That long episode of losing didn't end until the creation of the modern state of Israel—the ultimate embodiment of the guile to which many Israelis now aspire. “Israelis never want to come out of a situation being the loser, the sucker, regardless of the amount that is being haggled over,” says Martin. “As a result, sometimes they come across as being stingy.”
Explanation #5: Boot camp encourages bad manners.
For the Israeli military, as we all know, every encounter is an existential threat—or so goes the institutional logic, anyway. Lose once, and the gig is up. Because failure is simply not an option, doogri is a must. And since the military is the great solvent of Israeli society, the one place where Israelis of every background interact with one another, it makes sense that the ethos and culture of the IDF would influence Israeli society in general.
Putting it all together
Take the early Zionist environment Leibovitz described, the Middle Eastern milieu Jonathan mentioned, the frayer phenomenon Martin told me about, then season it all with the cultural influence of the Israeli military, and perhaps now we’ve stumbled upon the recipe that has produced the infamous Israeli jerk.
Suddenly, the rudeness and the frenetic need to “win” even the most mundane social encounter begin to make sense. But this still doesn’t explain why Israelis are so complacent about how they are perceived, at moments when American Jews acutely feel the historical sting of this new anti-Israeli-ism.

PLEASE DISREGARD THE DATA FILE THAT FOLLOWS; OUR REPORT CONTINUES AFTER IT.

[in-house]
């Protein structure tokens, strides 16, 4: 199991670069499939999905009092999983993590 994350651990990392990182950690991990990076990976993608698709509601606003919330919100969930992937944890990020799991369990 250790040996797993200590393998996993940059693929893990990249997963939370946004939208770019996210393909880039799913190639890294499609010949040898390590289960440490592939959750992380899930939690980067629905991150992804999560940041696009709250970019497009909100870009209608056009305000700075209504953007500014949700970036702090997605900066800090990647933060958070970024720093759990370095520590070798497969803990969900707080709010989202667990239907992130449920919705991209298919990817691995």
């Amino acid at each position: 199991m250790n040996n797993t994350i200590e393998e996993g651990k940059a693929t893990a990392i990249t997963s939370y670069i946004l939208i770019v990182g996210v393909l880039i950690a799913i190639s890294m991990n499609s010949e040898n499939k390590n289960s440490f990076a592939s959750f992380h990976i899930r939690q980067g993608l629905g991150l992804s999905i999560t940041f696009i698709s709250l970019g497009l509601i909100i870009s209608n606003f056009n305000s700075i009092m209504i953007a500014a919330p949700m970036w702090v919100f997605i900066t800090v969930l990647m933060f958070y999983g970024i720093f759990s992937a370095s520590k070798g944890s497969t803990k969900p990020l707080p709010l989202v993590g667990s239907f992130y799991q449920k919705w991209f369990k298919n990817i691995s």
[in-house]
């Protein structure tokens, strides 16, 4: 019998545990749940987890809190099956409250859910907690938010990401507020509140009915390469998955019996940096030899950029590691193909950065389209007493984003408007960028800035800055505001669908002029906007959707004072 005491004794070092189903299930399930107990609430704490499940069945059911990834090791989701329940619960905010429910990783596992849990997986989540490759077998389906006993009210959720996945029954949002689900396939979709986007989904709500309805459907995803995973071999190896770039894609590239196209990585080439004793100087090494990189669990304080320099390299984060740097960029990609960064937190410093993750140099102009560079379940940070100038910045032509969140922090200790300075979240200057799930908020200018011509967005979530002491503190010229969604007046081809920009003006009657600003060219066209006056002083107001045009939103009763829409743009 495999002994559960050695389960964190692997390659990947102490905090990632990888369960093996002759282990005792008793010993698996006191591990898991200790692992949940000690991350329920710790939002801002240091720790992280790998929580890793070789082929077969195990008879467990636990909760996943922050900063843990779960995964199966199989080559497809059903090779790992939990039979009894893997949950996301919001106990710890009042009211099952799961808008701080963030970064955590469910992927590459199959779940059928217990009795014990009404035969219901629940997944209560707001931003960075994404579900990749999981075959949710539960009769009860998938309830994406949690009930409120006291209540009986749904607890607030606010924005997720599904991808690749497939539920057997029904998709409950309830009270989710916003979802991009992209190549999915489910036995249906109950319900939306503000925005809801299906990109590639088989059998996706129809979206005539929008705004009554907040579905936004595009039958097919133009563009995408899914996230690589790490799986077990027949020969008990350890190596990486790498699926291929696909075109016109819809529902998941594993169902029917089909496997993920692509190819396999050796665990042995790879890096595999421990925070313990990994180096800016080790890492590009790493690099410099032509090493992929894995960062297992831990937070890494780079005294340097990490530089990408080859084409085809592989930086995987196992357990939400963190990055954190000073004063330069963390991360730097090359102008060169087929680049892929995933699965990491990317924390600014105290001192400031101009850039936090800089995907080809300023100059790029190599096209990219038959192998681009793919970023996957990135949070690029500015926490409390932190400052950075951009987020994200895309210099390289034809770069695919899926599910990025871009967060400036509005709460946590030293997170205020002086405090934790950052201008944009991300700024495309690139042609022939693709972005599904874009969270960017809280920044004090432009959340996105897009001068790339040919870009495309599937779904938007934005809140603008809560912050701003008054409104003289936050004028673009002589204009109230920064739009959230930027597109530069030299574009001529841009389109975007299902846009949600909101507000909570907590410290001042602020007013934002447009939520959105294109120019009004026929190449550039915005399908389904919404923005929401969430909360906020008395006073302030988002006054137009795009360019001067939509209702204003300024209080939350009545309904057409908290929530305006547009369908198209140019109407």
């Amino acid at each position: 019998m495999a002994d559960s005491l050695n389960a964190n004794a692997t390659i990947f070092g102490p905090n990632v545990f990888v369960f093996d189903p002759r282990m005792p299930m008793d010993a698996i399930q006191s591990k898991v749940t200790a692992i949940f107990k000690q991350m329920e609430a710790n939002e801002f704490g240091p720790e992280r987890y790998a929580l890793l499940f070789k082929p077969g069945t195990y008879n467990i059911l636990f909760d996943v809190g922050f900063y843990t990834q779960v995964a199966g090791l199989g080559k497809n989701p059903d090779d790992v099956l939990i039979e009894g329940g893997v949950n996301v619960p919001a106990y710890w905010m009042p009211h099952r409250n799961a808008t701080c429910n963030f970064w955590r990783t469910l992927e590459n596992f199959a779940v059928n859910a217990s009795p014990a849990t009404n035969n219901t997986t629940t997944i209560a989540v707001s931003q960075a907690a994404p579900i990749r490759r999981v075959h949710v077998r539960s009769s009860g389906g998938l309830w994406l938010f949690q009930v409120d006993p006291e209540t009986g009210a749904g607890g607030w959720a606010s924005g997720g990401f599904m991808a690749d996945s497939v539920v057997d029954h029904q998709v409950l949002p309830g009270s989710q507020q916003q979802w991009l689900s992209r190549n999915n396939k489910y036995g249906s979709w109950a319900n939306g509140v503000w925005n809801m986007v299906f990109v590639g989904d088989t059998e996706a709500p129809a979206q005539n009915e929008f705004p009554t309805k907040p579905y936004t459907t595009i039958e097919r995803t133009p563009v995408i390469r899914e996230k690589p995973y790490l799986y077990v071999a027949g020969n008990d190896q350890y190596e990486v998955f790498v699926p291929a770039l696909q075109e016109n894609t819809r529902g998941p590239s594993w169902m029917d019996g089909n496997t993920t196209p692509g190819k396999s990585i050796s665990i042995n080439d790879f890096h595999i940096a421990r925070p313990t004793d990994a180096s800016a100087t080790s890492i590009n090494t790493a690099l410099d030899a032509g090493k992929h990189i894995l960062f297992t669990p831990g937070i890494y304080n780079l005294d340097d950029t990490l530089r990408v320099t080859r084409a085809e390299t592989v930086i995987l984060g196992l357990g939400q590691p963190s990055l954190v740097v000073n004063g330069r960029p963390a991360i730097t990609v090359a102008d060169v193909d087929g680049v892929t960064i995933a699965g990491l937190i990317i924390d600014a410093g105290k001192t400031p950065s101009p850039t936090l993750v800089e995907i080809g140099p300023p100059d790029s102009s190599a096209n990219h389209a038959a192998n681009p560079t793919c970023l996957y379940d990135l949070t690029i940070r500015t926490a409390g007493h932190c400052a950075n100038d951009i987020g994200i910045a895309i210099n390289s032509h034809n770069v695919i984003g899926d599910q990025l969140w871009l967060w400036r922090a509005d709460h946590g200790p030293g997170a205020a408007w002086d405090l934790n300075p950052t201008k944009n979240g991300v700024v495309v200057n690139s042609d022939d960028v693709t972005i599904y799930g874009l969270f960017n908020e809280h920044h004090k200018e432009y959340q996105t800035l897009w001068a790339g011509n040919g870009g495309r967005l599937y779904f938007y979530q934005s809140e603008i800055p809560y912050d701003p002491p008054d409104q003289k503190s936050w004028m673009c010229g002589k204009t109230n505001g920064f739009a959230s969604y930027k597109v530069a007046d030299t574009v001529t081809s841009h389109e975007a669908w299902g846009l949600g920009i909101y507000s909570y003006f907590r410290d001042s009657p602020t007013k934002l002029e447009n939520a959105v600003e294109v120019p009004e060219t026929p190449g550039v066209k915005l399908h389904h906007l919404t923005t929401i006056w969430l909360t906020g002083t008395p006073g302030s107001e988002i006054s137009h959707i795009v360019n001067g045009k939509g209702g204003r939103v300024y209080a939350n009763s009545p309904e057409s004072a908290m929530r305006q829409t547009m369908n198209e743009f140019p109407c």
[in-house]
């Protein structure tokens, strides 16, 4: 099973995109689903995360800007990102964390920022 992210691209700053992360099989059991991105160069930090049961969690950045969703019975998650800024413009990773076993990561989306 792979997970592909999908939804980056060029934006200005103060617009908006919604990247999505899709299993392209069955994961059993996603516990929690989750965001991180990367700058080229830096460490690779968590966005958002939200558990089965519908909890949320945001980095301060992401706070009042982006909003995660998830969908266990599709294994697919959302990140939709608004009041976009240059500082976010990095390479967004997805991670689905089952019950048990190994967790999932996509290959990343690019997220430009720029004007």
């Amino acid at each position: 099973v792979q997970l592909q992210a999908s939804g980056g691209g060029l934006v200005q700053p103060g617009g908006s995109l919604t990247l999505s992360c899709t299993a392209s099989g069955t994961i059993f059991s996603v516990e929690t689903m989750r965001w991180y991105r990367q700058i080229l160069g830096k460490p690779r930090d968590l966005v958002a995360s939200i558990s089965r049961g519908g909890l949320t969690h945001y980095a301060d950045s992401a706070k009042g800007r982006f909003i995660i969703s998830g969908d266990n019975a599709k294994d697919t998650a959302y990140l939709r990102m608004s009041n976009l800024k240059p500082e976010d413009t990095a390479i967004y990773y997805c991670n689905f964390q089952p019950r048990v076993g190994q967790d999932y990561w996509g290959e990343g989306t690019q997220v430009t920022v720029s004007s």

The answer may come from a New York University psychologist named David Aronson, who argues that minority groups such as Jews experience what Aronson calls “the stereotype threat.” Members of these groups regularly modify their behavior out of fear of confirming negative stereotypes. Aronson has published studies showing that black math students waste time repeatedly rechecking answers to simple questions for fear that a mistake will confirm a white teacher’s assumption that black people aren’t smart.
Aronson describes his own experience of the Jewish stereotype threat. A non-Jewish acquaintance once asked Aronson why Jews were so rich. An offended Aronson pointed out that he and his wife, both Jewish, were not rich. This conversation happened over lunch, and when the check came, Aronson found himself in a quandary. Should he pick up the tab? If he did, would he be playing into the stereotype of Jewish richness? But if he didn’t, wouldn’t it prove that he—“they”—were stingy?